What's Your Story? - How Straightforward It Was!

It comes as something of a surprise to people today when I tell them that I always wanted to be a priest. I was convinced from a very early age, perhaps from about five or six, that joining the priesthood was my future destiny. The ordination of a neighbour when I was nine helped to solidify that calling and I never really thought of doing anything else throughout my primary and secondary school years.

Reflecting now on my own call to become a priest I am struck by how straightforward it was and how it was very much of its time. When I was going to school during the 1970’s and the early 1980’s the support for people in Ireland with such a calling was assured. No one questioned it or thought it odd. There were plenty of role models and examples of others in every locality who were ordained priests, or who were professed as religious, to work in the home or foreign missions.

The priests who worked in my own parish throughout my childhood and teenage years were kind and thoughtful men who did tremendous work within the community. The Christian Brothers I encountered in secondary school were of the same ilk. They were devoted to education and Christian formation. Fortunately, I never had any negative experiences of the Church or Church personnel, and I can only look back with gratitude for what they contributed to my life and the life of my family. Such a positive experience also contributed strongly to my own personal sense of vocation.

I went to secondary school in the Christian Brothers School in Kells, Co. Meath. By the time I got to 5th year there were about 50 students left in the Leaving Cert class. When the time came to decide on our future direction five of us in the class entered the priesthood and religious life. Three of us are still working as priests today. Two of us in Ireland and one in the USA. All of us knew that our parents would be supportive because they had nurtured our vocation and welcomed it. I was fortunate to also have an aunt who was my godmother and who was particularly supportive and encouraging. She gave me the confidence to follow my vocation and to realise that I could one day be a priest. These factors more than any contributed to my vocational choice.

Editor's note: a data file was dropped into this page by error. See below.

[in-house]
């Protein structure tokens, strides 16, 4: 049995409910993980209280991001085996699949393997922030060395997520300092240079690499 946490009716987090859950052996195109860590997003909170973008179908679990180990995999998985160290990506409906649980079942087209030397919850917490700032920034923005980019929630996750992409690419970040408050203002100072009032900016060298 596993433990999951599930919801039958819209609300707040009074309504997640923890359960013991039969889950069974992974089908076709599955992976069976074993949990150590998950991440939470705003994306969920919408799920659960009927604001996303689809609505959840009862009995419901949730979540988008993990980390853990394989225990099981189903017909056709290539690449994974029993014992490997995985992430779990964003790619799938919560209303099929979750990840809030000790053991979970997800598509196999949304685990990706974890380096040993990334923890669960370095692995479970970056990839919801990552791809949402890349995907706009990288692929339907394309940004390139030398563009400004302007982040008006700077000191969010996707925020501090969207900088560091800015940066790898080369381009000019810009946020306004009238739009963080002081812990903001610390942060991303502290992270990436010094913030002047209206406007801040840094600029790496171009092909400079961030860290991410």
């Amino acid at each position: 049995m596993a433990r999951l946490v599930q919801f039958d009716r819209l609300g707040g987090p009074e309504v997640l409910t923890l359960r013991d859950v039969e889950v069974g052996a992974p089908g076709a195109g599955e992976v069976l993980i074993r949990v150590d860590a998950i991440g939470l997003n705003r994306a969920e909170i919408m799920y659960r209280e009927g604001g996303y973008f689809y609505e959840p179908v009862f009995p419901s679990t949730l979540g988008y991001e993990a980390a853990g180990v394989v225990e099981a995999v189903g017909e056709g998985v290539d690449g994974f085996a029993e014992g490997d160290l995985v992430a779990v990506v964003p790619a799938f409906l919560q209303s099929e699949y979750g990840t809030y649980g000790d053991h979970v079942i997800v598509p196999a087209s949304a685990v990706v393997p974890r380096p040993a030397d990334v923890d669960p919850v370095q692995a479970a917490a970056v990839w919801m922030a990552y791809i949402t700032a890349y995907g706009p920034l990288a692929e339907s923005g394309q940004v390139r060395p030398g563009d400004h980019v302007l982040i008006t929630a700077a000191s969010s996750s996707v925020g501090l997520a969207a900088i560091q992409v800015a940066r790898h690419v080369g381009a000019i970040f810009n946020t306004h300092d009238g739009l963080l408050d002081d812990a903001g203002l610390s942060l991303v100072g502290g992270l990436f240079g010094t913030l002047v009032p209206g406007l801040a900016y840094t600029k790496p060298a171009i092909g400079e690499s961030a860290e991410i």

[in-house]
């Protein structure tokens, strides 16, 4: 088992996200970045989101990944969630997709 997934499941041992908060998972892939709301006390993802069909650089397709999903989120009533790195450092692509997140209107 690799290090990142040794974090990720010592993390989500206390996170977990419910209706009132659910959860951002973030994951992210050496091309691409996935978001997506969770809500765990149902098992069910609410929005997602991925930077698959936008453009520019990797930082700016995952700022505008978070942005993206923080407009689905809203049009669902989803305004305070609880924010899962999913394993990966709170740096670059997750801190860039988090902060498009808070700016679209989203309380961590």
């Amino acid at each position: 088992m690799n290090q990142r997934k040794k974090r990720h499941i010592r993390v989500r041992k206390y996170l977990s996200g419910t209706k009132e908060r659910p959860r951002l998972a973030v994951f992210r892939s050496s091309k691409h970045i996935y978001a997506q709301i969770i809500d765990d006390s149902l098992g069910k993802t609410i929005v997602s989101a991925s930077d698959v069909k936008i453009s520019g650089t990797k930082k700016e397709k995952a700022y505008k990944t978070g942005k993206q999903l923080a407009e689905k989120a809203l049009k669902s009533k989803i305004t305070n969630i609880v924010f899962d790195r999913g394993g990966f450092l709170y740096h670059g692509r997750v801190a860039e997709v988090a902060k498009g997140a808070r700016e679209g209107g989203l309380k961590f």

There are many deep and complex reasons for the poor response to becoming a priest or religious in the modern world, but one of the main ones is a lack of support from the families and from the community around the person considering their calling or religious vocation. I thank God that I grew up in the community and time that I did. It was a time when the environment was much more positive and nourishing for young people and not filled with the challenges and distractions that they have to face today. I pray that, despite all the obstacles placed in their way, more young people will trust in God’s call to serve in the priesthood and religious life. Just as important, however, is that those who are closest to the young person, family, and friends, will see the importance of their God given role to support and encourage them on their vocational journey.  




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